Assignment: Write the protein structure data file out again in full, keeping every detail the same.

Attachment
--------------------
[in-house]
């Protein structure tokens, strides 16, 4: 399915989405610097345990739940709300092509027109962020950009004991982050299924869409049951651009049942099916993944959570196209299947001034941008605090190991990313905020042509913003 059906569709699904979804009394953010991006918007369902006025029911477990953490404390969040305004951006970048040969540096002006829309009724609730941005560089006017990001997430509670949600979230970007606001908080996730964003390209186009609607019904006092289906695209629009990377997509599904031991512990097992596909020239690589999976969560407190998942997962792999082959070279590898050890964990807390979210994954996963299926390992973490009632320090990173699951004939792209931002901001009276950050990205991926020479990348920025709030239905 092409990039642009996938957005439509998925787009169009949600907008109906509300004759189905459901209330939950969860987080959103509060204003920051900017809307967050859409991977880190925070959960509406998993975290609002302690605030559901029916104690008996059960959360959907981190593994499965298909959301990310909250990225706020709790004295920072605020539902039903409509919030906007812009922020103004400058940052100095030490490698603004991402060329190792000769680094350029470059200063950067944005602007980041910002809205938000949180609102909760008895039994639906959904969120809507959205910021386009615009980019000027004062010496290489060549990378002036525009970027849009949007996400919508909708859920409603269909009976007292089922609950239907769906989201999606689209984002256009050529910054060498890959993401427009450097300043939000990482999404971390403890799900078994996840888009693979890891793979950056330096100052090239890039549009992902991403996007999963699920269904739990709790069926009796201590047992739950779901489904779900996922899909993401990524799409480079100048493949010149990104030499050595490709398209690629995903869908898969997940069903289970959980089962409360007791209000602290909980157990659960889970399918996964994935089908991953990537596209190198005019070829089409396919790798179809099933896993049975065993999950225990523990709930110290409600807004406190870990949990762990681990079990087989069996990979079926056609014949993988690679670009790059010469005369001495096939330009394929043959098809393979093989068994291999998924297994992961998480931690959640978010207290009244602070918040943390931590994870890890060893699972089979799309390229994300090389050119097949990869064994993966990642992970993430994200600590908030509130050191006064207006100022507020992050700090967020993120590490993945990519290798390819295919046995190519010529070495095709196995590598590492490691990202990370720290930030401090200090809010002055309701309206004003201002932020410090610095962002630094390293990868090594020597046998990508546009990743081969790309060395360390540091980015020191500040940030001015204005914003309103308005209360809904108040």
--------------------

[in-house]
């Protein structure tokens, strides 16, 4: 399915989405610097345990739940709300092509027109962020950009004991982050299924869409049951651009049942099916993944959570196209299947001034941008605090190991990313905020042509913003 059906569709699904979804009394953010991006918007369902006025029911477990953490404390969040305004951006970048040969540096002006829309009724609730941005560089006017990001997430509670949600979230970007606001908080996730964003390209186009609607019904006092289906695209629009990377997509599904031991512990097992596909020239690589999976969560407190998942997962792999082959070279590898050890964990807390979210994954996963299926390992973490009632320090990173699951004939792209931002901001009276950050990205991926020479990348920025709030239905 092409990039642009996938957005439509998925787009169009949600907008109906509300004759189905459901209330939950969860987080959103509060204003920051900017809307967050859409991977880190925070959960509406998993975290609002302690605030559901029916104690008996059960959360959907981190593994499965298909959301990310909250990225706020709790004295920072605020539902039903409509919030906007812009922020103004400058940052100095030490490698603004991402060329190792000769680094350029470059200063950067944005602007980041910002809205938000949180609102909760008895039994639906959904969120809507959205910021386009615009980019000027004062010496290489060549990378002036525009970027849009949007996400919508909708859920409603269909009976007292089922609950239907769906989201999606689209984002256009050529910054060498890959993401427009450097300043939000990482999404971390403890799900078994996840888009693979890891793979950056330096100052090239890039549009992902991403996007999963699920269904739990709790069926009796201590047992739950779901489904779900996922899909993401990524799409480079100048493949010149990104030499050595490709398209690629995903869908898969997940069903289970959980089962409360007791209000602290909980157990659960889970399918996964994935089908991953990537596209190198005019070829089409396919790798179809099933896993049975065993999950225990523990709930110290409600807004406190870990949990762990681990079990087989069996990979079926056609014949993988690679670009790059010469005369001495096939330009394929043959098809393979093989068994291999998924297994992961998480931690959640978010207290009244602070918040943390931590994870890890060893699972089979799309390229994300090389050119097949990869064994993966990642992970993430994200600590908030509130050191006064207006100022507020992050700090967020993120590490993945990519290798390819295919046995190519010529070495095709196995590598590492490691990202990370720290930030401090200090809010002055309701309206004003201002932020410090610095962002630094390293990868090594020597046998990508546009990743081969790309060395360390540091980015020191500040940030001015204005914003309103308005209360809904108040």